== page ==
Smokehouse, Coffee houses

February 4, 2014

Liam Watson with his grill

Smokehouse chef Liam Watson

Good news that The Smokehouse  is popping up again from the end of February at Braunstone Gate’s O Bar. Its previous sojoun last November provided hearty American barbecue food with the flair, innovation and quality you are never going to find in, well, Frankie and Benny’s.  I reckon they will get a fair amount of repeat business – including me – and there’ll be plenty of new people wanting to give it a try. It reopens on 27 February.

While I’m reflecting on good news – I reckon there’s a bit of a coffee renaissance going on in Leicester right now. St Martin’s Tea and Coffee is of course now a fully fledged coffee specialist, roasting their own and providing a good range of beans and serving options. We’ve also now got Bread and Honey – a basic but appealing coffee and sandwich stop on King Street serving excellent Monmouth Coffee – and newly opened in Silver Arcade is Deli Flavour. This classy deli (one of the 50 best in the country according to the Independent)  has been well established in Stoneygate for a good few years but now also has a lovely unit on the second floor serving excellent coffee in comfy surroundings with great sandwiches and extensive deli selection including Hambleton bread. Add these to established places such as Café Roma and we’re starting to get a real choice of quality coffee beyond the chains.

Anyone like to give  further recommendations?

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Silver Arcade

October 17, 2013

Popped in to look at the newly refurbished Silver Arcade which had its official opening today.  Brought back happy memories of my early days in Leicester, hanging around in the café, second hand bookshops and Poly fashion students’  Enterprise Allowance start-ups.

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It’s a lot smarter now although there’s enough of the old features left to make it recognisable – not least the narrow, vertigo-inducing top floor landing.  Not much open in there yet – a couple of posh frock shops and more to our point here, the chocolatier Cocoa Amore which is trading but I think just in soft launch mode right now. Coming soon will be The Atrium restaurant which will apparently be “international tapas and fine dining” and hopefully there will be more food-related stuff.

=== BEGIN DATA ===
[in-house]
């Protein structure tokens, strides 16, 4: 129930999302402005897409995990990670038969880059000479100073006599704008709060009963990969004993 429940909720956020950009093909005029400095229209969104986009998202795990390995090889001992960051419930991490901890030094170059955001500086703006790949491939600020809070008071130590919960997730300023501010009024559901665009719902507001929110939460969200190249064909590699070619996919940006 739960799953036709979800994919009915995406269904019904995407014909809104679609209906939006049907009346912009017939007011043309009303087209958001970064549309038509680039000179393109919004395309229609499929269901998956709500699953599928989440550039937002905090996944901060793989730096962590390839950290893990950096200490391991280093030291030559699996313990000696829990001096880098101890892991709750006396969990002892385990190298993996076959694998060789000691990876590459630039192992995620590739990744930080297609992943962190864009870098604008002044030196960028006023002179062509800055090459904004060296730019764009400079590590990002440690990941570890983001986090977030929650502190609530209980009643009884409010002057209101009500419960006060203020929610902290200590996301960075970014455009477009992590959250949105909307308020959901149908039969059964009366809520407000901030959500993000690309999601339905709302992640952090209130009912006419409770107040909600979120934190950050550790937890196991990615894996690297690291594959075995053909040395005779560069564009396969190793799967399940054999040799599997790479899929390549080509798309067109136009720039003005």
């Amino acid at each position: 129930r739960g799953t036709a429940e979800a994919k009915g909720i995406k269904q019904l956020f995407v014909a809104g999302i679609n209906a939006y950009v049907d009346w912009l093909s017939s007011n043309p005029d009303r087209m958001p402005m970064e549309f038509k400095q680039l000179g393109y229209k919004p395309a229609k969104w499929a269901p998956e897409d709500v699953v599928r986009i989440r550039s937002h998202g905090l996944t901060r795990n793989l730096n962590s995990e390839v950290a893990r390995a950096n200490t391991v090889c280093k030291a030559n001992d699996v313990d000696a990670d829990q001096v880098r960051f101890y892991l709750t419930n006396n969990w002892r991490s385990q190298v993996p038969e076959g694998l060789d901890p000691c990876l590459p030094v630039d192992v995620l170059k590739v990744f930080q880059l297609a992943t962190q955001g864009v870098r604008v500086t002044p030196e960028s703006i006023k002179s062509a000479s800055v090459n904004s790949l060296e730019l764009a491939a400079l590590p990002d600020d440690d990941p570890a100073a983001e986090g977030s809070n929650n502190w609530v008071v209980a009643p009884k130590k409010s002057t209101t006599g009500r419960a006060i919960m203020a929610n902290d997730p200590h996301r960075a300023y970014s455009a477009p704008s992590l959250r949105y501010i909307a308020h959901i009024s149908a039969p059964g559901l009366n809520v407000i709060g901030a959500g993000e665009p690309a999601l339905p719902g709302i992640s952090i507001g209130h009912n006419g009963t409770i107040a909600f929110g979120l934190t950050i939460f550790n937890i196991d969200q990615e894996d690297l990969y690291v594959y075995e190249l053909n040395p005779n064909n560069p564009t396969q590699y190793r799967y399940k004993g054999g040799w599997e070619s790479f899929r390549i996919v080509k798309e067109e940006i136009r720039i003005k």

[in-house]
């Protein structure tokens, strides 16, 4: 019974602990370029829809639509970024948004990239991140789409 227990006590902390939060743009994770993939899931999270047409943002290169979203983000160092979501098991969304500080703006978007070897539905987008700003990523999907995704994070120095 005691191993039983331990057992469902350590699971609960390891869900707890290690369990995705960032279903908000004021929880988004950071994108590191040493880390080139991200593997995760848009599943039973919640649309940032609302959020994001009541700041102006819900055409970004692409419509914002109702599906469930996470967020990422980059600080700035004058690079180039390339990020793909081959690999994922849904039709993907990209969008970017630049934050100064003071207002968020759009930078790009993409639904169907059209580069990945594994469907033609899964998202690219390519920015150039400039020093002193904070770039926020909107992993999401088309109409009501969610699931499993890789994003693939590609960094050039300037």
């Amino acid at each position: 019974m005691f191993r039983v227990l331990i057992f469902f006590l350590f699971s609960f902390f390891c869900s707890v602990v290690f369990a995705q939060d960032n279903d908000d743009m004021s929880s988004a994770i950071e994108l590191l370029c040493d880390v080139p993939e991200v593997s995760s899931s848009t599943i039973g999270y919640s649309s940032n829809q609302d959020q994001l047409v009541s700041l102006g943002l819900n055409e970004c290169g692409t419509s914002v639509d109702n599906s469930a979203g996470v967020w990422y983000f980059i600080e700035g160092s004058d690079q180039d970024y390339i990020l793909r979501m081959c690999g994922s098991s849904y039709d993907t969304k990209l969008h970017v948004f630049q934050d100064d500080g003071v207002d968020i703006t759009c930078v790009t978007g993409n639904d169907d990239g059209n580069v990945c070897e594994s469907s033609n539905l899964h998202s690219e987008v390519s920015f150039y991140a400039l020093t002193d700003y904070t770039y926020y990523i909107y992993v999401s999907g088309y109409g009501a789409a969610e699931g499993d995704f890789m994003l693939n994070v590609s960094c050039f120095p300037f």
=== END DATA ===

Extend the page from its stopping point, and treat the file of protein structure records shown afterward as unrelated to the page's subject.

If you do you go down and have a look, watch out for my friend Charlotte’s shop Eskimo Blue, full of lovely ceramics currently also showcased in her Clarendon Park shop.

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Walkers’ are back

September 30, 2013

LCFC legend Steve Walsh  - with a pie.

LCFC legend Steve Walsh – with a pie.

“Tim – would you like to come and have some pork pie and meet Steve Walsh?”

Oh, ok then.

I’m as vulnerable to the well-pitched PR invitation as the next completely independent food blogger, and this one had my name on it. The occasion was the relaunch of Walker’s pork pie shop in Cheapside, Leicester. The shop was originally opened by the company in 1824  – a fact spelt in large letters on the rather smart new frontage.  But they withdrew from retail some years back and the shop was run predominantly as a pork butcher’s by Fyfes.

When that company went under, Walker’s felt it was time to rescue the building.  Many generations of Leicester folk will remember queuing up there for pork pies at Christmas time – a tradition re-established last year when Walkers ran a pop-up shop from the premises.  It was so successful Walkers were encouraged to go for a full refurb and it is now a rather handsome food shop focusing on Walkers’ onw pies, sausages, breads and cooked meats, plus deli goods and hot food to take away.